In My Opinion…
In recent news, the controversial Fair Pay to Play act has been signed into law by California Governor, Gavin Newsom, on Monday, September 30. This law states that, “it is illegal for California colleges to deny their student athletes opportunities to gain compensation for the use of their names, images and likenesses.” To avoid any misconceptions, let’s go into the main points of how it will and will not affect California’s college athletes.
Should the law go into effect in January of 2023, the athletes of California colleges will be able to negotiate with third parties who wish to use their identities in any way, therefore gaining compensation. Currently, according to NCAA amateurism policies, college athletes’ images, autographs, and overall likeness can be used by the University in any way they deem fit in order to gain a profit. That profit will not reach the student athletes themselves. This fact has been previously debated in the court case O’Bannon v. NCAA, which resulted in the end of college sports being featured in EA’s video games series. On the other hand, this law does not involve athletic scholarships or the categorization of college athletes as employees. Which means that college athletes still cannot form unions.
With all this in mind, I cannot think of a valid argument against the institution of this law. As a former Division I college athlete, I gained a lot of skills and values from being on a successful and competitive team. But, even with these benefits, there were an equal number of burdens. My in-season schedule, which was a majority of the school year, involved: three hours of practice a day, three hour long lifting sessions a week, and two-day competitions almost every weekend. Even with this rigorous training schedule, my team was lucky that we could go home for many school holidays, while a number of teams have to continue training over fall, winter, spring, and summer breaks. With these time commitments it is almost impossible to get a job or gain experience for a post-graduate career. This does not include the debilitating injuries that I, and many other collegiate athletes, sustained in their sport. These injuries do not only affect their time as an athlete, but their well-being for the rest of their life. In addition, many student athletes do not have a full or partial scholarship, so the costs of attending the university is equal to their non-athlete counterparts.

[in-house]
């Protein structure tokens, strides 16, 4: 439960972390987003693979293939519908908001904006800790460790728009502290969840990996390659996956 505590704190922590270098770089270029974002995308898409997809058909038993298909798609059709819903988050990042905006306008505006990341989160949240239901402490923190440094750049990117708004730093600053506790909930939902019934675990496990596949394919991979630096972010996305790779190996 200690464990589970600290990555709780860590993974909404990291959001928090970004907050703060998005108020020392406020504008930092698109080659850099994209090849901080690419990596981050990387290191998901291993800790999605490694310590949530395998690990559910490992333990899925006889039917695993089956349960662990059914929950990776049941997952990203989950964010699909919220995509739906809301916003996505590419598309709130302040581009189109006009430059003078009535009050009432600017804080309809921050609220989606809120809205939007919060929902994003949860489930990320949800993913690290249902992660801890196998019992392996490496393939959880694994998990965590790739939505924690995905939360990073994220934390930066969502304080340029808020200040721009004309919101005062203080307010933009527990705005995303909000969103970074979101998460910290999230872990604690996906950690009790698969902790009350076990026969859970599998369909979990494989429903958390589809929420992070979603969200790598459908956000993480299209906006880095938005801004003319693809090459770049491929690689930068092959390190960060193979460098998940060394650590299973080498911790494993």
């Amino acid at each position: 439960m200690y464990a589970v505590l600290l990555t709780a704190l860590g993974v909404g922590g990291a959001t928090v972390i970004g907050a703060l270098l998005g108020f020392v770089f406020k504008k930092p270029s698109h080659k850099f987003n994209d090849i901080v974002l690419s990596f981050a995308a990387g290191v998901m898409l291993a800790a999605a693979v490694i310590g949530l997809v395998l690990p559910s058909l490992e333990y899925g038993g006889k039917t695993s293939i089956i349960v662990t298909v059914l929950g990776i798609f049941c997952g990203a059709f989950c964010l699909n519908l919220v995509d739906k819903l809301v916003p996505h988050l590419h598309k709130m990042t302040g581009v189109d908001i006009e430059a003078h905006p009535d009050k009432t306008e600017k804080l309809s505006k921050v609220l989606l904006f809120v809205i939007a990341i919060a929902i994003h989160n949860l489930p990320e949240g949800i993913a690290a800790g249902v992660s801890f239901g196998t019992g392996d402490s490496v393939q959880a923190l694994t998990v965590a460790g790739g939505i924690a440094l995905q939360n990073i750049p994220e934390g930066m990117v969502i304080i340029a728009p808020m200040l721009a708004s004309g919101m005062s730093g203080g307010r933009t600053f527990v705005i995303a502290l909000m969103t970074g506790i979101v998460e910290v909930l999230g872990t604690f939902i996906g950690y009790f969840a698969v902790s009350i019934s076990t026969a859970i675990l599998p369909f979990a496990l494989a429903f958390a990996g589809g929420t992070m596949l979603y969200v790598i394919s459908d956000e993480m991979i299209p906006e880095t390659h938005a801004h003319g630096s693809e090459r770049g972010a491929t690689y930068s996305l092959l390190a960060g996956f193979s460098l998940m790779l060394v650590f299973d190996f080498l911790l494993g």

Obviously, being a member of a collegiate team is a financial and physical hardship on the student, while simultaneously remaining an obstacle in the search for positions after graduation. If college athletes cannot be economically compensated for their time and labor, the least that can be done is other states following California’s lead and allowing for the individuals’ interests and rights to be prioritized above the institutions.